The CRAB  by John Goodwin

Story of Dungeness Crab

Dungeness crab (Cancer magister) are crustaceans, having an exterior skeleton or shell. The shell is purple-tinged, grayish-brown on the back, with white tipped claws. They average six to seven inches across the back. The sweetest of all crabs, Dungeness come from Washington and Alaskan waters.

The Dungeness Crab gets its name from the town of Dungeness, located near Sequim, Washington in Clallam County, on the beautiful Olympic Peninsula. Dungeness Crab were first commercially harvested there.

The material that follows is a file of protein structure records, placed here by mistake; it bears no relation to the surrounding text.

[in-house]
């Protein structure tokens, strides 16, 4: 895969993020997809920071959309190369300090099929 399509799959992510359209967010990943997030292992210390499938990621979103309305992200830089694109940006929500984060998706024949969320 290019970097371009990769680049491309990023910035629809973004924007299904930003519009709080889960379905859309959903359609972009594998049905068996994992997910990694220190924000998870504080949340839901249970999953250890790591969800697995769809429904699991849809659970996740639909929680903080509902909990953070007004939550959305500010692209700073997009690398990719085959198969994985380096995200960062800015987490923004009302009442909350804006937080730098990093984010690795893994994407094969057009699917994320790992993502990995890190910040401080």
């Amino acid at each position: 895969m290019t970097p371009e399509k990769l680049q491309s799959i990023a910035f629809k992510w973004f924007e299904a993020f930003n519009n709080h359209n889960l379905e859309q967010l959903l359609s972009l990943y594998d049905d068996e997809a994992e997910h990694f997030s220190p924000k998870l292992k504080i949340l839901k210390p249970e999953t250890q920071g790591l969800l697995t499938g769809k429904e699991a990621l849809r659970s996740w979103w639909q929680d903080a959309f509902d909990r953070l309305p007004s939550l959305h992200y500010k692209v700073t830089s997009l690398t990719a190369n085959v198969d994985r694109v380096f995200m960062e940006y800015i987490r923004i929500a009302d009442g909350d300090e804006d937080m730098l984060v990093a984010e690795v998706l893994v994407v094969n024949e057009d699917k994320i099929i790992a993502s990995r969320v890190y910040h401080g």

Eat Dungeness Crab chilled, or they may be warmed by lightly steaming. Melt some garlic butter for dipping, and you’ve got a messy, marvelous feast!

The oldest commercial shellfish fishery on the Pacific Coast began in the small village of Dungeness near Sequim, Washington in 1848. Today, Dungeness Crab is known around the world for its wonderful texture, its buttery flavor, and its rarity.